Thinking back to childhood I can remember several times I wanted to be something I was not. I recall seeing friends or classmates who excelled at something, wishing I could only do what comes so natural to them. I remember a friend who was extremely athletic and he could crush it at any sport he chose to participate in. I remember seeing friends who could make friends with anyone or talk to any girl they wish. Their bold ability to walk up and take hold of what they wanted inspired me.
After several attempts to play other sports or talk to the girl I admired, I soon realized I was not made like they were. I could play some sports well, but not all. I could talk to some people easily, but not always. I found out the hard way that I was not made like they were. I believe this is a part of finding out who we really are as individuals. It is definitely disappointing to fail, but sometimes that is how we learn who we are and who we are not.
Embracing who God made you to be is one of the most important things you can do to move towards who or what God has called you to be. Often we want to be something we were never meant to be. This is completely normal and is part of the process of realizing our value as human beings. The hard part is accepting who we are and who we are not. I can tell you I am not meant to play pro football. Let me be clear, I possess none, zero of the traits of what makes a successful football player. So does it make any sense for me to try and become an NFL superstar?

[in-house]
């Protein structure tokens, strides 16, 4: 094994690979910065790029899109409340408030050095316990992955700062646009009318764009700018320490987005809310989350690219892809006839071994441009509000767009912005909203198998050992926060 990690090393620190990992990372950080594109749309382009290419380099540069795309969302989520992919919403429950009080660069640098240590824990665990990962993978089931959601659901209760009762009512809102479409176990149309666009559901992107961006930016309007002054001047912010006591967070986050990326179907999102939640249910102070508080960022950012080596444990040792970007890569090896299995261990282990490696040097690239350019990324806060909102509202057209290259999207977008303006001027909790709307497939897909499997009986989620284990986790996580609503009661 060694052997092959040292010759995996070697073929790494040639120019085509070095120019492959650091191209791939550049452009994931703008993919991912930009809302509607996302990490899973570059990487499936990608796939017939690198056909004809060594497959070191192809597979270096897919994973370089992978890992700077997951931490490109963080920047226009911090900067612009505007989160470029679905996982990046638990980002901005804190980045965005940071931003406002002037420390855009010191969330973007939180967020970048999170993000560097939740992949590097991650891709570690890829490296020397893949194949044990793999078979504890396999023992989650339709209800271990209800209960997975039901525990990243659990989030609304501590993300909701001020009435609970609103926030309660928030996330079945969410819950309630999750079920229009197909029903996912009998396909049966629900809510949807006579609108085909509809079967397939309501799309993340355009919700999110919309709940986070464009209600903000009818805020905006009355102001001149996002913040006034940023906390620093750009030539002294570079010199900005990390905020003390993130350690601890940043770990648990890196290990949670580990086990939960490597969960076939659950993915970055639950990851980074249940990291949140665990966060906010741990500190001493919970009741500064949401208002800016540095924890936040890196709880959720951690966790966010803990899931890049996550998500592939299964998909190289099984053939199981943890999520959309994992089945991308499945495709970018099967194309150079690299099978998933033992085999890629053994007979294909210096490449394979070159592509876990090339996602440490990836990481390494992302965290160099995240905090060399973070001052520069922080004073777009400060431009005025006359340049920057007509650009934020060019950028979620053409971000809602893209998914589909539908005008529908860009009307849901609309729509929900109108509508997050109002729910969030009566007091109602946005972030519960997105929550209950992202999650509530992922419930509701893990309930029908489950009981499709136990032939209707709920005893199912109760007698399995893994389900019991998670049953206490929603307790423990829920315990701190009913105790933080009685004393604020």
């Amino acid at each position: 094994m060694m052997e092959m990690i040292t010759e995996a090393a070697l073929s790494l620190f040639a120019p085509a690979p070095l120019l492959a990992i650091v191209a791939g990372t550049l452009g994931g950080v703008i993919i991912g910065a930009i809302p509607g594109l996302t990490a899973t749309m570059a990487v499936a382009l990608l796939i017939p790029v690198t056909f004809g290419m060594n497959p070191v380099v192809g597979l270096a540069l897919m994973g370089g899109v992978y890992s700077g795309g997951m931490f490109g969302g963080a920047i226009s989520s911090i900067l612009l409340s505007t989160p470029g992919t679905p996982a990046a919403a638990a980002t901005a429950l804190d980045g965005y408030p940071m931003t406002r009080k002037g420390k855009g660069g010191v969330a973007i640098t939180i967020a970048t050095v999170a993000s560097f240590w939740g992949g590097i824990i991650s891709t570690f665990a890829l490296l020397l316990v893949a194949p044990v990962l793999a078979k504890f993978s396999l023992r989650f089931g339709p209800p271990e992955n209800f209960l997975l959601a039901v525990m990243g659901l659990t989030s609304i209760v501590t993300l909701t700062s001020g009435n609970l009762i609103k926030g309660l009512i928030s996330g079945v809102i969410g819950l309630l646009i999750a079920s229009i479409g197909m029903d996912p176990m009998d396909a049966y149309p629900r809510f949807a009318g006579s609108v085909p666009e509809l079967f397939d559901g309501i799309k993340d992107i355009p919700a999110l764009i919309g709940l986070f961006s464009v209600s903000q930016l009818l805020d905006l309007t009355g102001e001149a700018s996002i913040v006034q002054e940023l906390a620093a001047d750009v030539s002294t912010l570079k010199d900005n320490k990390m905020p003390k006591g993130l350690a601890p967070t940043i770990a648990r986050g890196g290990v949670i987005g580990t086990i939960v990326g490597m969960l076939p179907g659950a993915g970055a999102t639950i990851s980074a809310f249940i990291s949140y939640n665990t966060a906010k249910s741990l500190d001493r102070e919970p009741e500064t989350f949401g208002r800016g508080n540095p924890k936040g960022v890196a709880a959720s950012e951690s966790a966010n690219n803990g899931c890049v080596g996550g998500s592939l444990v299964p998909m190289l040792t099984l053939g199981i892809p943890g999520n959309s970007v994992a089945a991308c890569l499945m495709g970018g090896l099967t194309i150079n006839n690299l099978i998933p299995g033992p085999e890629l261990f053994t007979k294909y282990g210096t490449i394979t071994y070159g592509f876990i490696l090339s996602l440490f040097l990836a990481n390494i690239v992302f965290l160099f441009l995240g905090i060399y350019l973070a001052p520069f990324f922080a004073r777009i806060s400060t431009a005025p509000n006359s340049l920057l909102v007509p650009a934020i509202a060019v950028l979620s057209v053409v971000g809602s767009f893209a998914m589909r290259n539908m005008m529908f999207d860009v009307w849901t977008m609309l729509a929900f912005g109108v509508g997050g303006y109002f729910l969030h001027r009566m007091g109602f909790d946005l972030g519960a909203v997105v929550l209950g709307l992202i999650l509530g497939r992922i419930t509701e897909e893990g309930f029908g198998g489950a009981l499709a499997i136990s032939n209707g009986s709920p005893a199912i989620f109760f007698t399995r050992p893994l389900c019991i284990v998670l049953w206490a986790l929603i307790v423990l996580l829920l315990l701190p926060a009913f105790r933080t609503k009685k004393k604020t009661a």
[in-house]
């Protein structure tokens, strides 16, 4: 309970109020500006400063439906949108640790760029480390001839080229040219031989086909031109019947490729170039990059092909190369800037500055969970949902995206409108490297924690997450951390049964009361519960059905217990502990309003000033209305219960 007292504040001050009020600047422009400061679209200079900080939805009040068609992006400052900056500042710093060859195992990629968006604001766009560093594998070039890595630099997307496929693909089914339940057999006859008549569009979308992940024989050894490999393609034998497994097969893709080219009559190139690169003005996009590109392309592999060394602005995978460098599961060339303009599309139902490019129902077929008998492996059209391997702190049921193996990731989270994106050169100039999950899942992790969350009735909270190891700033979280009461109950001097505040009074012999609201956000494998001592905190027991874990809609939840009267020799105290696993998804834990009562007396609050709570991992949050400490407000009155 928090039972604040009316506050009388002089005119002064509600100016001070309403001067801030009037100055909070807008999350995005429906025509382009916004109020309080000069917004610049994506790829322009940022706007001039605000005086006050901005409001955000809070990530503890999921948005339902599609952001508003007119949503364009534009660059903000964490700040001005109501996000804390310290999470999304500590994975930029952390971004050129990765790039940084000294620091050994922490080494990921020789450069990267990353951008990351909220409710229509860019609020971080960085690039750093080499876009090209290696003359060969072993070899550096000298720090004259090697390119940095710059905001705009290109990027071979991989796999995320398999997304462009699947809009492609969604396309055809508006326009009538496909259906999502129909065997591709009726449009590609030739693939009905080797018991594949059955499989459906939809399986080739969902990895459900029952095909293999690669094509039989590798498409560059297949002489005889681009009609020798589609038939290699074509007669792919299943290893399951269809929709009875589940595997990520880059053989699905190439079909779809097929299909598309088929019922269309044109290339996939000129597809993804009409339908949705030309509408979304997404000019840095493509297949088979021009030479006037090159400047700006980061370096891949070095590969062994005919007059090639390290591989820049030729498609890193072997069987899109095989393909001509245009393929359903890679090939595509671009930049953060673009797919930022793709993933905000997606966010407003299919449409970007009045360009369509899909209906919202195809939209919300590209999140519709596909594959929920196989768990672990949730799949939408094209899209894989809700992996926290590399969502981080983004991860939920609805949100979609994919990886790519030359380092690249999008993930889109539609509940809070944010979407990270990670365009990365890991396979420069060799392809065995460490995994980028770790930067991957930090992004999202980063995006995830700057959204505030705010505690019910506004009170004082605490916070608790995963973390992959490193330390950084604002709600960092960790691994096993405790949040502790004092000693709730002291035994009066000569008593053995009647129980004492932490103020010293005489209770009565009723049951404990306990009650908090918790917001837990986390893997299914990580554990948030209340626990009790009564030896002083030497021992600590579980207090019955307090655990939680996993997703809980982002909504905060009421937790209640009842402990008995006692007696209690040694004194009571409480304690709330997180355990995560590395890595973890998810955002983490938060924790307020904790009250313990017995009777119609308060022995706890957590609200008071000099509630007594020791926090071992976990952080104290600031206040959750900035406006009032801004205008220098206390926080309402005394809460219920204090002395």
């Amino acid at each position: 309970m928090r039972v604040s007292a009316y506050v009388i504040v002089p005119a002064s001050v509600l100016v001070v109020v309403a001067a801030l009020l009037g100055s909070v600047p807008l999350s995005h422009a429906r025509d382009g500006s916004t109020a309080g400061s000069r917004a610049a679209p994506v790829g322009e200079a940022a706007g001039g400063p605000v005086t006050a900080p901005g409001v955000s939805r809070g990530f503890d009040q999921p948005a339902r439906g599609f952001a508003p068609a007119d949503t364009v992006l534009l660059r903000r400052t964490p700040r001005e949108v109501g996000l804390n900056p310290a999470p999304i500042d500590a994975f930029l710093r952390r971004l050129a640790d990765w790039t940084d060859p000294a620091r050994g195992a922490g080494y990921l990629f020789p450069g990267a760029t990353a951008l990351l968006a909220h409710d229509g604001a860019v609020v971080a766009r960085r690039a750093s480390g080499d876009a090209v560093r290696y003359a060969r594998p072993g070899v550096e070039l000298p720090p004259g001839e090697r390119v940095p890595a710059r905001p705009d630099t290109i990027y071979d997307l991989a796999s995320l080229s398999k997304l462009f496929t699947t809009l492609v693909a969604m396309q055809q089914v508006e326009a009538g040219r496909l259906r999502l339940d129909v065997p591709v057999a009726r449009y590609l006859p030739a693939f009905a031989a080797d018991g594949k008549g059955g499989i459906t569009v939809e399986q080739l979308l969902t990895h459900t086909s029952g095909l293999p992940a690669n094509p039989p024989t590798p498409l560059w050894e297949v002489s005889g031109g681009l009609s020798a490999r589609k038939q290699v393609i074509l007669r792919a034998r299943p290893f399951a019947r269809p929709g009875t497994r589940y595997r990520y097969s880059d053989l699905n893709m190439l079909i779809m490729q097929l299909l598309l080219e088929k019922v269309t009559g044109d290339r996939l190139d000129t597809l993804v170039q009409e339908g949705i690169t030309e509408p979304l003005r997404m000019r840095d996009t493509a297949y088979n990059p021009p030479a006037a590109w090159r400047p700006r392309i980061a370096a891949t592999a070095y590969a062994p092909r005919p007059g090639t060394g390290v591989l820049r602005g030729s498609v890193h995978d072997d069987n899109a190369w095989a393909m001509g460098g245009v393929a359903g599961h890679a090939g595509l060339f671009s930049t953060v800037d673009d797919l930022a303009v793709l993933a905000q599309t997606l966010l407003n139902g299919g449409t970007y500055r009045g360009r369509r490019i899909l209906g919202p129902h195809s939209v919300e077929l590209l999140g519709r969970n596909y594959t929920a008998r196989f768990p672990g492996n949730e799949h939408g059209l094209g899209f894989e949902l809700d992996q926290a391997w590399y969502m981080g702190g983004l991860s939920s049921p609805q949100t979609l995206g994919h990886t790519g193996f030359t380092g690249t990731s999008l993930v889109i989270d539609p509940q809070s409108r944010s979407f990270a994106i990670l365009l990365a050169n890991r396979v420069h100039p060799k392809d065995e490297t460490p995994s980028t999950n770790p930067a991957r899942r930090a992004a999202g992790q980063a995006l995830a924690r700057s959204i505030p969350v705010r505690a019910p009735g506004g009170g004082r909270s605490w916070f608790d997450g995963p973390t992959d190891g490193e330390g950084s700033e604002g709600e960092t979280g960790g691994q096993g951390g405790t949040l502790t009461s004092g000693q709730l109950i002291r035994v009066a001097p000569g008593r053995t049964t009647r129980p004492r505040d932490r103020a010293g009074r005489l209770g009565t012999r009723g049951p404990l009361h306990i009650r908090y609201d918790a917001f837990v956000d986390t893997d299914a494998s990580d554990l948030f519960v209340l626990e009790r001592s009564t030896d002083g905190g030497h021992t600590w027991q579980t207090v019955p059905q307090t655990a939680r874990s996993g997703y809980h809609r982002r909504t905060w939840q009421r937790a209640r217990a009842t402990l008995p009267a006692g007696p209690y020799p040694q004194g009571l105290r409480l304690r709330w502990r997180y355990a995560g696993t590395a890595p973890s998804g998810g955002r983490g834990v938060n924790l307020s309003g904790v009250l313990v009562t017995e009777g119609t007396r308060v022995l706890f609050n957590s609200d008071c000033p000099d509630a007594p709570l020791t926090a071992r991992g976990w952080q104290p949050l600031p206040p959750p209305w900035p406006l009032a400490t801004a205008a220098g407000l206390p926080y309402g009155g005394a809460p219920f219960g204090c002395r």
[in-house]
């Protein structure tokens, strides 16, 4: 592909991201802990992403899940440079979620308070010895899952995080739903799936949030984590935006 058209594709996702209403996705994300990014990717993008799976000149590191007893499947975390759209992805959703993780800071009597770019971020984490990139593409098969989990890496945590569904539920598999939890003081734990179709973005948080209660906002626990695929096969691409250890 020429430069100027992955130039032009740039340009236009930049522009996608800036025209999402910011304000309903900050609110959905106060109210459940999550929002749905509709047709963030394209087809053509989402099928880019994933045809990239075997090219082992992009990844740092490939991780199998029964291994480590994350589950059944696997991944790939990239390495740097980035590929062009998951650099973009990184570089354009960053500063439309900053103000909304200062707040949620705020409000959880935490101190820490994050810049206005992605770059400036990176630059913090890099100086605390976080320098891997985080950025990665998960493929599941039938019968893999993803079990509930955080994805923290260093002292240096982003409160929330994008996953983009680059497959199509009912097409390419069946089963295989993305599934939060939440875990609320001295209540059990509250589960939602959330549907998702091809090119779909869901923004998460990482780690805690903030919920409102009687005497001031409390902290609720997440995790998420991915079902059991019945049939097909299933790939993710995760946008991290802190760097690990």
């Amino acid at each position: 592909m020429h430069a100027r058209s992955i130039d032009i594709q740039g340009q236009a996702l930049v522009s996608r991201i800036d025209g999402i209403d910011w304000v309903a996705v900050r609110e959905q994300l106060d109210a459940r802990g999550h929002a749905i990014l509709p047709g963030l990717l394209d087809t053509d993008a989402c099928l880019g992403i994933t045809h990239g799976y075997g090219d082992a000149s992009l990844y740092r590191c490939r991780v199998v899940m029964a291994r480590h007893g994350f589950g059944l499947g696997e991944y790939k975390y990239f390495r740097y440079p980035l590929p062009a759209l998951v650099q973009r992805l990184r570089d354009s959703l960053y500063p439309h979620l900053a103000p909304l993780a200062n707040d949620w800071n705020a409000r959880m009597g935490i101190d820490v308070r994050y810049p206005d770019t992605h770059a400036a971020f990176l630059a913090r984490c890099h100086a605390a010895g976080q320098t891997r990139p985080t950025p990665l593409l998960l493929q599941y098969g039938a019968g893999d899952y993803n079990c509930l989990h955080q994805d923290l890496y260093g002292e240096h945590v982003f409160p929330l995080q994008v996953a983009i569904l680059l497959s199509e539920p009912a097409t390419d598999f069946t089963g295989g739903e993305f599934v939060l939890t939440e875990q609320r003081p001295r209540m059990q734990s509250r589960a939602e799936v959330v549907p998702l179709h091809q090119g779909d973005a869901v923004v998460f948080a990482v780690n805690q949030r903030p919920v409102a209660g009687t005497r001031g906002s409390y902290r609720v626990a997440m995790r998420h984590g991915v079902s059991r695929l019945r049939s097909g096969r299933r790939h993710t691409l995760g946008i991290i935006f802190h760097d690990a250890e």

I remember a friend who knew just about everyone in high school. If she was not friends with them now, she would be within five minutes of meeting them. She seemed to have friends wherever she went. This is something I admired in her and something that terrified me at the same time. I could make friends, but not at her breakneck speed. It took me time to establish friends. I really wanted to be like her, but I realized quickly that I was not.
Do you ever find yourself watching shows like The Voice or American Idol and wonder how a person never realized they were not cut out to be a singer? How do they not see it or more importantly how can they not hear it? Do these people not have friends or family members who will love them enough to tell them? Or do these people not accept the person they were created to be?
Sometimes it is tough to accept how you are made. If we are honest, the majority of us wish we were made to be like someone else. Of those that went to university or college, few end up using our chosen degree. The tough part about accepting how we are made is acknowledging our strengths and our weaknesses. It is saying what we are good at and what we may never be good at. Leaving a legacy does not happen by accident, it takes focused effort over time. It is for this simple fact we must come to terms with who we are. Who has God made you to be?
“All of us end up somewhere, few of us end up somewhere on purpose.” -Craig Groeschel